Filling the space

I did another 10k this morning…

…and managed a similar pace to Saturday, which I was very pleased about! I feel as though my daily training since the start of the year has sped me up in what seems to be a permanent way. I’ll just keep plugging away and see what happens.

I have most definitely filled up the routine extra time afforded by the lockdown now, to the extent that I’m not sure how I’m going to go back to regular life when this is all over. I’ve written before about how it’s going to be a slow process out of lockdown for me – I won’t just be jumping back into a routine of multiple classes and groups and meetups per week, because I think I would find that overwhelming. But the thing is that I’m not sure I ever want to go back to that busy routine. All of the individual things were meant to be fun, but taken together, they made life a bit stressful. As such, I think there are things to which I won’t be returning – things I’m going to have to learn to let go of. I don’t know which things yet. The only thing I know I will definitely be going back to post-lockdown is parkrun – it’s free of charge, it’s helpful for my running improvement, and I love it to death.

In short, my big takeaway from this year is that there’s no point spending time and money on things that cause me stress, just because I feel that it’s something I SHOULD do. As such, I’ve stopped buying all the magazines I’m not getting round to reading, including breaking my decade-plus streak of buying Doctor Who Magazine (that was a wrench… but I’ve just not had time for Who fandom for a good two or three years. I haven’t even watched the most recent series yet, which would have been unthinkable when I was in my twenties). I no longer attend every vintage fair in Newcastle just because it’s on (this is something I discussed in my personal style post the other day). I stopped going to Pilates and dance classes last year – I enjoy those things, but they’re just not a priority for me any more.

Learning to let go is something I’ve always found difficult, and something I discussed a lot in my counselling sessions earlier this year. I am a consummate hoarder, not just of physical possessions but also of memories and identities and personal connections.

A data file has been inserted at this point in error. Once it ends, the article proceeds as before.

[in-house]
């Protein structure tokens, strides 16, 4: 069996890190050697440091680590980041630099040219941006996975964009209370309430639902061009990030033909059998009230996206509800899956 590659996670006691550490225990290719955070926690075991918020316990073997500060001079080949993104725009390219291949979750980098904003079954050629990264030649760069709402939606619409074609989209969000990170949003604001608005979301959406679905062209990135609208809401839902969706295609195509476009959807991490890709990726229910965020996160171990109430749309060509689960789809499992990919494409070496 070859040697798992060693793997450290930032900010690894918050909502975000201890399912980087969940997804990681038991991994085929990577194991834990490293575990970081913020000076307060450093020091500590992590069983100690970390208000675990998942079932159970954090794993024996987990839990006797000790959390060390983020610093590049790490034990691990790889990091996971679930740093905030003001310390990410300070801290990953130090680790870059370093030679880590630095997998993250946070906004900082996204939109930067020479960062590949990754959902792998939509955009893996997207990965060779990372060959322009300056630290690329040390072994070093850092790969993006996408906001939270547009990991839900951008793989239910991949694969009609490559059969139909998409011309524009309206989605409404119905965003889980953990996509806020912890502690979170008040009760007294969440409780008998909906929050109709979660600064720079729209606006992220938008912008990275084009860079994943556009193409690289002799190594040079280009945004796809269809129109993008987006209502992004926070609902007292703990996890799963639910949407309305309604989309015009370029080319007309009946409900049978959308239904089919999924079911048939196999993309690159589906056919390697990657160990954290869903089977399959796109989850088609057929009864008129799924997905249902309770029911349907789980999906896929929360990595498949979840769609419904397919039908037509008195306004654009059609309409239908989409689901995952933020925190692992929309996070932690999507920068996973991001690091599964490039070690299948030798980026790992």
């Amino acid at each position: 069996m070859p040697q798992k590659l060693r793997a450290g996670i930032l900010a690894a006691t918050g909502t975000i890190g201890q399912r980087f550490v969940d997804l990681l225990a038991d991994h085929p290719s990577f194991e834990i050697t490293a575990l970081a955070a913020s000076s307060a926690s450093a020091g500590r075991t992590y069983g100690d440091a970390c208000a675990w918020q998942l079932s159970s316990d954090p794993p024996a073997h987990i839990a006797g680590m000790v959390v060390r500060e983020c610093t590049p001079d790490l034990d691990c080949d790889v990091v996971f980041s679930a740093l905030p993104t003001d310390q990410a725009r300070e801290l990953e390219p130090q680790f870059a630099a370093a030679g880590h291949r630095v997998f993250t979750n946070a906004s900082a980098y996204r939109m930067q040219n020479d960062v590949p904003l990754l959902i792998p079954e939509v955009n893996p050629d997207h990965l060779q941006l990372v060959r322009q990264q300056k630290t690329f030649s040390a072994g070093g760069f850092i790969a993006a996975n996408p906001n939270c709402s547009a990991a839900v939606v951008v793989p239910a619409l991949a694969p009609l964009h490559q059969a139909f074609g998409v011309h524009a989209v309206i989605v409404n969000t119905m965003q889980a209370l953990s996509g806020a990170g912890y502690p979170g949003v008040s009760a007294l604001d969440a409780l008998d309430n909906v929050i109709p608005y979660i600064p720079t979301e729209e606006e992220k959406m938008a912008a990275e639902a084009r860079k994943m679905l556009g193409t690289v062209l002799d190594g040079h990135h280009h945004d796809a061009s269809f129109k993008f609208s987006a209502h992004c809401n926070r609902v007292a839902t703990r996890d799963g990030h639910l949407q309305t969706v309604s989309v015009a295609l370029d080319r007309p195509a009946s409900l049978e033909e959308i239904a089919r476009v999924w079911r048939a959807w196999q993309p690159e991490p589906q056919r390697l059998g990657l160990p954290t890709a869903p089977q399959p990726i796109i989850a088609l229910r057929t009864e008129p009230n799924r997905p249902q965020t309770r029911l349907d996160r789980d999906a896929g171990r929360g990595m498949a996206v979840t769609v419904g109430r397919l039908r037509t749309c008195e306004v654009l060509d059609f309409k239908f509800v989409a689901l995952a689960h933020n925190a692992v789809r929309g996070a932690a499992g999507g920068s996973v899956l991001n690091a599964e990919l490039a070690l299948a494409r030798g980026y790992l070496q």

(If somebody de-friends me on Facebook, I hold a grudge like you would not believe – because why would we want to lose each other from our collection of contacts? Collections are to be grown, not ‘culled’! We may not have anything in common now, but we did once, and why would you want to move on from that? Why would you want to let go?)

My identity as a Doctor Who fan is one of those things I’m struggling to let go of, hence why I am trying not to think about having broken my magazine-buying streak. My identity as a goth is another. I became goth in my teens, made all my university friends and met my future husband in the goth and rock society, spent my twenties in various states of consciousness at goth clubs and gigs and festivals, and then… I last went to a scene event in August 2018. I only still wear my old goth band t-shirts and hoodies because they’re comfortable. It’s been years since I last listened to the music – I prefer ’80s pop and soundtracks and synthwave now. I got sober, and so I don’t really like spending time in pubs and clubs anymore, and I think it’ll be some time before I can brave a festival again.

‘You do still wear a lot of black, though,’ my counsellor said when I mentioned this to her. I suppose I do – some habits are hard to break, and it’s a practical colour. It’s just… I just don’t feel drawn to that particular aesthetic anymore, and while I’ve still got a lot of friends in the scene, I don’t see myself wanting to go back to the events, and I don’t think I can really call myself ‘goth’ these days, and I’m not sure I want to.

Accepting that fact requires a big shift in thinking, though. Just like accepting that these days I’m a casual Doctor Who viewer at best, and accepting that there are some old acquaintances I’m never going to see or speak to again (and that I probably won’t miss them), and accepting that I really need to chuck out those manky old Ikea cushions I’ve been hanging onto since 2002.

I’ve never yet been capable of making that big shift in thinking. But it’s becoming more and more apparent to me that it’s a necessary process.

I’m videogaming again tonight. In recent months I’ve occasionally felt a bit sheepish about mentioning that every day – like it’s a bit sad to be spending all my time videogaming, even if lockdown does provide me with the perfect excuse. But it’s what makes me happy at the moment, and that’s all that matters.

Newcastle Town Moor
I ran on the Town Moor today for the first time since the final pre-lockdown parkrun. It felt strange, even though I’ve often done solo runs there before. While I was enjoying parkrun touristing in the months before coronavirus happened, I think that I will be back at my home parkrun on the Moor when it’s time for the great parkrun return.

Today’s earworm playlist:

Yasunori Mitsuda – ‘Where It All Began’
Nina Nesbitt – ‘Stay Out’

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